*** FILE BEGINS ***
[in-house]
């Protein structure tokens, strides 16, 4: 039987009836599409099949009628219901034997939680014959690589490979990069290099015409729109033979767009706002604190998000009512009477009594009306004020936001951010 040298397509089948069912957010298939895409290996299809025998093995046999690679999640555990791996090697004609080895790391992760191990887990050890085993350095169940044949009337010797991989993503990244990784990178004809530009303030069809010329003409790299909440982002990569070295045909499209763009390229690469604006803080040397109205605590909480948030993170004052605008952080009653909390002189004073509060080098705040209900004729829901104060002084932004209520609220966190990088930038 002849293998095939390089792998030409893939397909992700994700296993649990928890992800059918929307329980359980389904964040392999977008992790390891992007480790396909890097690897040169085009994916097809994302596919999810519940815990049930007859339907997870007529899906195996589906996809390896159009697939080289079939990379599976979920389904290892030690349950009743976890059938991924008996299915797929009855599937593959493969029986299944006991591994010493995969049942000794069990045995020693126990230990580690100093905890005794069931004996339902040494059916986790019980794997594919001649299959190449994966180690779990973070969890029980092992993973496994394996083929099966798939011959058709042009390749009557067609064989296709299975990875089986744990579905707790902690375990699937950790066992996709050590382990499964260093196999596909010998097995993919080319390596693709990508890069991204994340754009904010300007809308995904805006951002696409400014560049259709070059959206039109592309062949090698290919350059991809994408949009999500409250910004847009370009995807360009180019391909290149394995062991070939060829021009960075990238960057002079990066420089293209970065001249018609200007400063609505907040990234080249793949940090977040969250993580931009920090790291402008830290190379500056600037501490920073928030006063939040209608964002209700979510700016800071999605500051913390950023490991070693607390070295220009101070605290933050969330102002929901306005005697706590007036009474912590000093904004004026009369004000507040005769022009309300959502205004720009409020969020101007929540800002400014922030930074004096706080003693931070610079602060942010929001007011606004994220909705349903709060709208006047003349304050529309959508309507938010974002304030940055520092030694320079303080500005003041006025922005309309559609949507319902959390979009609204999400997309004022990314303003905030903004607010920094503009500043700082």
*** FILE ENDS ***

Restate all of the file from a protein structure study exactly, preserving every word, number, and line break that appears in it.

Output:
[in-house]
């Protein structure tokens, strides 16, 4: 039987009836599409099949009628219901034997939680014959690589490979990069290099015409729109033979767009706002604190998000009512009477009594009306004020936001951010 040298397509089948069912957010298939895409290996299809025998093995046999690679999640555990791996090697004609080895790391992760191990887990050890085993350095169940044949009337010797991989993503990244990784990178004809530009303030069809010329003409790299909440982002990569070295045909499209763009390229690469604006803080040397109205605590909480948030993170004052605008952080009653909390002189004073509060080098705040209900004729829901104060002084932004209520609220966190990088930038 002849293998095939390089792998030409893939397909992700994700296993649990928890992800059918929307329980359980389904964040392999977008992790390891992007480790396909890097690897040169085009994916097809994302596919999810519940815990049930007859339907997870007529899906195996589906996809390896159009697939080289079939990379599976979920389904290892030690349950009743976890059938991924008996299915797929009855599937593959493969029986299944006991591994010493995969049942000794069990045995020693126990230990580690100093905890005794069931004996339902040494059916986790019980794997594919001649299959190449994966180690779990973070969890029980092992993973496994394996083929099966798939011959058709042009390749009557067609064989296709299975990875089986744990579905707790902690375990699937950790066992996709050590382990499964260093196999596909010998097995993919080319390596693709990508890069991204994340754009904010300007809308995904805006951002696409400014560049259709070059959206039109592309062949090698290919350059991809994408949009999500409250910004847009370009995807360009180019391909290149394995062991070939060829021009960075990238960057002079990066420089293209970065001249018609200007400063609505907040990234080249793949940090977040969250993580931009920090790291402008830290190379500056600037501490920073928030006063939040209608964002209700979510700016800071999605500051913390950023490991070693607390070295220009101070605290933050969330102002929901306005005697706590007036009474912590000093904004004026009369004000507040005769022009309300959502205004720009409020969020101007929540800002400014922030930074004096706080003693931070610079602060942010929001007011606004994220909705349903709060709208006047003349304050529309959508309507938010974002304030940055520092030694320079303080500005003041006025922005309309559609949507319902959390979009609204999400997309004022990314303003905030903004607010920094503009500043700082």